There has thus been described a display shelf embodying the principles and attaining the objects of the present invention; but since various matters of construction, combination and detail may be variously modified without departing from the invention it is not intended to limit the invention thereto except to the extent set forth in the appended claims.
What is claimed is:
1. A display shelf of changeable shape comprising an interconnected or linked series of at least three flat and rigid disks of generally circular form and functional similarity, and of equal given radii, each one of a succession of three or more of such disks in series being of crescent-like shape by reason of having a peripheral recess or cutaway area of arcuate form drawn to the said given radius, and accommodating with working fit a substantial extent of circumferential 'arc and segment of the next succeeding disk in line, said recess being of substantial depth but extending somewhat short of the center of the first mentioned disk; and a concealed interconnector member or device bridging and linking the two disks of each adjacent pair by having a first extension or body rigid or integral with or anchored non-rotatively to the first of such two disks, and having a second extension or radial arm extended and pivotally connected to the center of the second of such disks, by reason of which the first disk of each pair may be bodily swung or the second disk rotated adjustably about the center of the latter to selected positions of the two disks relatively to each other; whereby for any setting or adjustment of the disk series, and during adjusting thereof, the articulated disks of such series are maintained in mutual Working contact within such recesses, rendering unitary the changeable shelf compris' ing the same, while the interconnector devices overlapping the disk pairs confer rigidity on the shelf; the said shelf structure being further characterized in that each disk has a socket hole of the character of a central eyelet, for mounting the shelf on top of one or more standards each having an upstanding pin to receive such central eyelets.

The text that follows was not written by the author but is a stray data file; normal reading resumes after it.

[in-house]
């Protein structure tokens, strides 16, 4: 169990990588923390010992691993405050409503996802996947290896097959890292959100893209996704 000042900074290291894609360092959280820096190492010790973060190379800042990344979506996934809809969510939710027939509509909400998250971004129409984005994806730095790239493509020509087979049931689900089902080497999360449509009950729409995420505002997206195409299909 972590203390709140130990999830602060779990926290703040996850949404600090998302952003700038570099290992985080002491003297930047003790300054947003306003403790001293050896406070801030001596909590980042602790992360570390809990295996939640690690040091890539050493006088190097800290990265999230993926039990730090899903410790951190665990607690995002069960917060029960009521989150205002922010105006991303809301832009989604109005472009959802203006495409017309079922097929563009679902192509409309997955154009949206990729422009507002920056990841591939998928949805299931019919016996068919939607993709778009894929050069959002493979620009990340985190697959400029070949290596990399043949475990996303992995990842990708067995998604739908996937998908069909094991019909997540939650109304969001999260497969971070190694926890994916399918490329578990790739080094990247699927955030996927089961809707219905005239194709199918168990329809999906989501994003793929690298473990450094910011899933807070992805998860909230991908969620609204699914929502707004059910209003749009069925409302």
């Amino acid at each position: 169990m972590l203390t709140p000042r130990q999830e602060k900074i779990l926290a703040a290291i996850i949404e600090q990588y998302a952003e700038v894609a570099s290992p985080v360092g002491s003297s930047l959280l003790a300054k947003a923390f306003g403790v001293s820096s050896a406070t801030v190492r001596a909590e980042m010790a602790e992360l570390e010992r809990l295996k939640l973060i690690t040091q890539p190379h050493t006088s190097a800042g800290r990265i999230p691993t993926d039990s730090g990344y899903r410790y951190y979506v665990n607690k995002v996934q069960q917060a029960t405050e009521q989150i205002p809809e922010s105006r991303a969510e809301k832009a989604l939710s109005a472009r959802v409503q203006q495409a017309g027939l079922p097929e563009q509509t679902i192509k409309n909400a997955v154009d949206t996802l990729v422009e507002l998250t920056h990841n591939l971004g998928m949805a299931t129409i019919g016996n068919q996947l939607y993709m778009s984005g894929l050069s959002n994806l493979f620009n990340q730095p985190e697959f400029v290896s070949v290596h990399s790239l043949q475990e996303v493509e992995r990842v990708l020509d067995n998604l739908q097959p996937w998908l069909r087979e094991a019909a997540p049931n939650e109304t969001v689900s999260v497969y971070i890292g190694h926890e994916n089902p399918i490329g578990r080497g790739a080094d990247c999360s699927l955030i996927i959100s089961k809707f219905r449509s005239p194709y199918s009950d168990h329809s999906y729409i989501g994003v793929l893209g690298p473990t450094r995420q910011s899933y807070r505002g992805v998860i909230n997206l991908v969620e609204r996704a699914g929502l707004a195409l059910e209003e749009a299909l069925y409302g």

2. A display shelf of changeable shape comprising an interconnected or linked series of several fiat and rigid disks of generally circular form and functional similarity, and of equal given radii; each one of a succession of several of such disks in series being of crescent-like shape by reason of having a peripheral recess or cutaway area of arcuate form drawn to the said given radius, and accommodating with working fit a substantial extent of circumferential arc and segment of the next succeeding disk in line, said recess being of substantial depth but extending somewhat short of the center of the first mentioned disk; and a mechanical means interconnecting the two disks of each adjacent pair in a manner by reason of which the first disk of each pair may be bodily swung or the second disk rotated, adjustably about the center of the latter to selected positions of the two disks relatively to each other; whereby for any setting or adjustment of the disk series, and during adjusting thereof, the articulated disks of such series are maintained in mutual working contact within such recesses, rendering unitary the changeable shelf comprising the same; the said shelf structure being further characterized in that each disk has a socket hole of the character of a central eyelet, for mounting the shelf on top of one or more standards each having an upstanding pin to receive such central eyelets.